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Analysis by the Work Foundation and CMI found that good management practice plays a critical role in people’s experience of insecure work. Find more advice specifically for senior leaders and for line managers in the full employer briefing.Discover now
It’s easy to feel powerless as a manager of insecure workers. Roles are increasingly offered and operated via apps, with task management software allocating and tracking jobs. Shifts and, indeed, entire positions can be lost in the blink of an eye. All of which is likely to be beyond your control. But as the leader closest to the ground, you’re the person best placed to stand up for your people.
That starts with treating them well and offering clear communication, and extends to doing what you can to defend their contractual security, increase their autonomy, prioritise flexible working options and offer scope for development – all of which can boost their job satisfaction.
In new research by the Work Foundation at Lancaster University and the CMI, more than a third (36%) of the insecure workers surveyed said their manager doesn’t consult them before changing their weekly hours. Meanwhile, more than one in three (34%) workers reported having at least one of their shifts cancelled with less than two days’ notice in the past month.
“Managing insecure workers is all about setting and communicating clear expectations,” says David Taylor, who works at the agriculture supply chain software company Agritask. “As a manager, you may not have influence over what’s going to happen to people’s jobs, but you can push for clarity. As any environment becomes more volatile, people’s anxiety increases, which directly affects their wellbeing.
“Direct managers need to seek as much information as possible, so they understand in advance what’s going to happen,” he continues. “They can then serve as a conduit for that information. Be really clear about confirming how long the work will last, the terms of the employment and how you’ll be able to support them.”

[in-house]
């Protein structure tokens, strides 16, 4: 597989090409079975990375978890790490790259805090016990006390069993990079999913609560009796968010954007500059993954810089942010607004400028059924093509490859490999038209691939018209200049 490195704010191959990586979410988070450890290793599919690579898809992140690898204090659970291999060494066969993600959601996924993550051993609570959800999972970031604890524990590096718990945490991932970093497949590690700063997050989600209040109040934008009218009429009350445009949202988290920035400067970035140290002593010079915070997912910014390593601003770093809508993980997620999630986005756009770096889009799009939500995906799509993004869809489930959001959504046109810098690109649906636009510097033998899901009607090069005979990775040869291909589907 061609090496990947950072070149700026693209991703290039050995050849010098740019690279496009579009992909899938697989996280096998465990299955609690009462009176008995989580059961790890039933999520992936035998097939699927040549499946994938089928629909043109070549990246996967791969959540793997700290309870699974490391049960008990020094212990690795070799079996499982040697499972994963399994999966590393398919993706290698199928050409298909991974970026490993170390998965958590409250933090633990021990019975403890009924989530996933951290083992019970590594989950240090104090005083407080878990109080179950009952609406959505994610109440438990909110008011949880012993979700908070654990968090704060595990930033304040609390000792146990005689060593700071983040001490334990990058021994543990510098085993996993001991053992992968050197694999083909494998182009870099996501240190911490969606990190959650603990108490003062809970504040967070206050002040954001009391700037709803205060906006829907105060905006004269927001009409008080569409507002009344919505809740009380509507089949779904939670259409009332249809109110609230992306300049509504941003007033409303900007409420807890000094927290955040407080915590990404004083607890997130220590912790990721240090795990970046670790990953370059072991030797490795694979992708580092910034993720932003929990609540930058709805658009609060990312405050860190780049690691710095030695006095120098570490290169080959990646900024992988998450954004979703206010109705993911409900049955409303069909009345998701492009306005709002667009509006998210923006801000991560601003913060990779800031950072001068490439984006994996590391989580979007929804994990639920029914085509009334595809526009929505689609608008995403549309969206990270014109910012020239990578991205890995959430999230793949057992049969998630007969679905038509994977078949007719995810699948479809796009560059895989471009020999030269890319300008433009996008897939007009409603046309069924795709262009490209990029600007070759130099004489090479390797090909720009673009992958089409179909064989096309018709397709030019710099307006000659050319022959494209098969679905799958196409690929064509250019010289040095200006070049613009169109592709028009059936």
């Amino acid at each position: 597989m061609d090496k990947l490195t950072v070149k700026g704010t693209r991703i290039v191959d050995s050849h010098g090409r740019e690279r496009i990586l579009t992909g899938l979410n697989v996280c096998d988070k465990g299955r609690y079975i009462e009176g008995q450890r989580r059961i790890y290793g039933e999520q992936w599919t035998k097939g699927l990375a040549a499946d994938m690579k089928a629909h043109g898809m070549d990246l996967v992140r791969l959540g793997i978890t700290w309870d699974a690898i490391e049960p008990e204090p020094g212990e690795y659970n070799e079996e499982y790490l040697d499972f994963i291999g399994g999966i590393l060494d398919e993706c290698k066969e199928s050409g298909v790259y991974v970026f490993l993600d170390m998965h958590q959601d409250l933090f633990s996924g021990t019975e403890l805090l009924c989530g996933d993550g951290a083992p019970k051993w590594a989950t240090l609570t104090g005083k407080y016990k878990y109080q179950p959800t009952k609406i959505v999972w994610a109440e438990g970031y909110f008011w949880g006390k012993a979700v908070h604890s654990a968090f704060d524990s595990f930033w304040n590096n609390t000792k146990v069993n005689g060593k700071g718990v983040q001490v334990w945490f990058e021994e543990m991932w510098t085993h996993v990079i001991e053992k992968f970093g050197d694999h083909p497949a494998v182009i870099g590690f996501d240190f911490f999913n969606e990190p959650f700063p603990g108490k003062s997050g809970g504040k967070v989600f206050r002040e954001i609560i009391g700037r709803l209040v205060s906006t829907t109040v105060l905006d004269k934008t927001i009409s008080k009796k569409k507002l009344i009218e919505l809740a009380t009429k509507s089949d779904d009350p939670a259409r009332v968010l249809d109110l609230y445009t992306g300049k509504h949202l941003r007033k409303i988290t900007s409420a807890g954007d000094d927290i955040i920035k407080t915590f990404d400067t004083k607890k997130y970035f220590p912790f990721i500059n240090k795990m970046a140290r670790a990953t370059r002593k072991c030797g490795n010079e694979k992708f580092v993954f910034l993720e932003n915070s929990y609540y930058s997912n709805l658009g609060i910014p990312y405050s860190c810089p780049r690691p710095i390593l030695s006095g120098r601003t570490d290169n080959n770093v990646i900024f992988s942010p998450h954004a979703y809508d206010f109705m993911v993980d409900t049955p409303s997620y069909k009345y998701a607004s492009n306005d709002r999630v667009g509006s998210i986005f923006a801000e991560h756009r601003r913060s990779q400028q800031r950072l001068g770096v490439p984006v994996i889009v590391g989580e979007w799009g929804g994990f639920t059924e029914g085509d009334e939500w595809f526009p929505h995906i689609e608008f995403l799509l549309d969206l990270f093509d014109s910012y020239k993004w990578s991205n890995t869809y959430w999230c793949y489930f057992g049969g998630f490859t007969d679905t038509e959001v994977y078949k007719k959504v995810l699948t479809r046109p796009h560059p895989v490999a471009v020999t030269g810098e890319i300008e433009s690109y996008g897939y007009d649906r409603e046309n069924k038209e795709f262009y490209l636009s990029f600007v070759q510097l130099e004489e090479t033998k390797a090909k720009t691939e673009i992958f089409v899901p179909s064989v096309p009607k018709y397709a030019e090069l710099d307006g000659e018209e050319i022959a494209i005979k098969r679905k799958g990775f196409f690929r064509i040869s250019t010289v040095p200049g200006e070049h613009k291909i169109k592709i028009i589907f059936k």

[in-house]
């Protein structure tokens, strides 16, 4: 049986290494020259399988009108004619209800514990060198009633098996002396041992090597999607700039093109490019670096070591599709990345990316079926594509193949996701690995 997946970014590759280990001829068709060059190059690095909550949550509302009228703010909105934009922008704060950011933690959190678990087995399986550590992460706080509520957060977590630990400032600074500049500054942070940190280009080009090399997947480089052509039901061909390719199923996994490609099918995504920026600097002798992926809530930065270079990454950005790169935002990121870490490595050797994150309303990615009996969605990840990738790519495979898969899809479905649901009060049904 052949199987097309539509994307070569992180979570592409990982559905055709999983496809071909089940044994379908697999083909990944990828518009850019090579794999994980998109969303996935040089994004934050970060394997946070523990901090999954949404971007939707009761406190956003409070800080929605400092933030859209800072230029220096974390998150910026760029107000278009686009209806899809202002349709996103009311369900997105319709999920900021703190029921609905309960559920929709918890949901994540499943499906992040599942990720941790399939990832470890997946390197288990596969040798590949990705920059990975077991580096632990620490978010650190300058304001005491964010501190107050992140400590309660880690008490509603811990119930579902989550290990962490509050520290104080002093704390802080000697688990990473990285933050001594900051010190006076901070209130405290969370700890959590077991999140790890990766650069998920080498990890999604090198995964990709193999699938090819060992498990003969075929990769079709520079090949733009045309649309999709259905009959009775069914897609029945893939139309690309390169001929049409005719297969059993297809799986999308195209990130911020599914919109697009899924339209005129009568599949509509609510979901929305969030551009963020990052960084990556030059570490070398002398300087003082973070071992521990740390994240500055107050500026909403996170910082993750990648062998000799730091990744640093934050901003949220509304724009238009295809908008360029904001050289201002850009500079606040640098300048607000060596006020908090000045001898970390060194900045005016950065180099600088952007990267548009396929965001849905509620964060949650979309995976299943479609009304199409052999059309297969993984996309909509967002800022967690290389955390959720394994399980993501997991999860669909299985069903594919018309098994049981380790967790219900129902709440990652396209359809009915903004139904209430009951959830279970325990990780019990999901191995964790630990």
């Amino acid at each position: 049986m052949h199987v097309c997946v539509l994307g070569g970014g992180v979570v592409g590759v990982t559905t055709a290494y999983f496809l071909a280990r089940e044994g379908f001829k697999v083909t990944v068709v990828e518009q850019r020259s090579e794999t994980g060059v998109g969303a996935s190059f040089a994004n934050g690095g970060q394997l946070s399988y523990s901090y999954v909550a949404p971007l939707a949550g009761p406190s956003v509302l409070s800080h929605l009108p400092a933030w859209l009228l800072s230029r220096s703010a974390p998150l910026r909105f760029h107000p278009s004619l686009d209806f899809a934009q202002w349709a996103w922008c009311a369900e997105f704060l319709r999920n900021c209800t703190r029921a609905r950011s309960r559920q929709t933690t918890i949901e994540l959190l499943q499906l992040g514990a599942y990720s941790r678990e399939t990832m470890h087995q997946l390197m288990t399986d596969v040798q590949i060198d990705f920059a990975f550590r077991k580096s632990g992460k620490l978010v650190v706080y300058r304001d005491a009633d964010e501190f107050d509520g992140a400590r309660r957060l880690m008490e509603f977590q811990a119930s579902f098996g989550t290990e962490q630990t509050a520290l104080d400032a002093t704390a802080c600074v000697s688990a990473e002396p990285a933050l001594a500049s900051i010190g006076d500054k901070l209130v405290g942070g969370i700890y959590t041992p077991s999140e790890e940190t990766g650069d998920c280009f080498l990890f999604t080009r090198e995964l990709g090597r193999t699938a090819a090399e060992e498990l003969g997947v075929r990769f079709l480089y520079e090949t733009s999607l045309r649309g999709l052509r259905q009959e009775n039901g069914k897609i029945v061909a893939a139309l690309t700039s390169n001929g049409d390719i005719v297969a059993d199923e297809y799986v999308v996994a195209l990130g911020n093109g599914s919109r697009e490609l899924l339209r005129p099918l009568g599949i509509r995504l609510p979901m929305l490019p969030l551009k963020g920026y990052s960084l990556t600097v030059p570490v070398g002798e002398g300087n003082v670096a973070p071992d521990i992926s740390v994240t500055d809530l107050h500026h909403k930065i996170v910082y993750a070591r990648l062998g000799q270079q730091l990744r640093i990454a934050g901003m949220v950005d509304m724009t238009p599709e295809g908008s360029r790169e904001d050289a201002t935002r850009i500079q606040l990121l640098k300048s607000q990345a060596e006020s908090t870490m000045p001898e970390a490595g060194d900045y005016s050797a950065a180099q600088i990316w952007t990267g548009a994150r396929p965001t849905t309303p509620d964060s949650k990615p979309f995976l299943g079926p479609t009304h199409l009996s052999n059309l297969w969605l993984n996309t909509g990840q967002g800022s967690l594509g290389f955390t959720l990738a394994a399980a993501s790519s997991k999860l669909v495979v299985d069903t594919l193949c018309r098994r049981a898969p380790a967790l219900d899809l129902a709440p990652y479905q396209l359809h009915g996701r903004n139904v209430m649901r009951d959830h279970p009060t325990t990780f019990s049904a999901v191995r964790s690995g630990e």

This extra effort is worth it.
Workers who feel well treated are 7.5 times more likely to be satisfied with their job
The research by the Work Foundation and CMI highlighted that workers who feel well treated are 7.5 times more likely to be satisfied with their job. And that is bound to be a more positive experience for the manager.
Jaroslav Chudej CMgr FCMI, a hospitality manager and leadership coach, believes that managers must claim their own autonomy, acknowledge that the wellbeing of their team is their responsibility – and then fight for them.
The role of a good manager is to create a safe space, he insists. “One manager could say, ‘Okay, I’ll do that for the other people and, as a by-product, it benefits me’. Or it could be the other way around. It doesn’t matter.” The aim, he says, is that everyone benefits.
“People in insecure roles have zero guarantees about anything, so the last thing they need is to come to work to be abused or feel in any way unsafe. The key is to avoid becoming a proxy to senior leaders who need you to make decisions you’re not comfortable with.”
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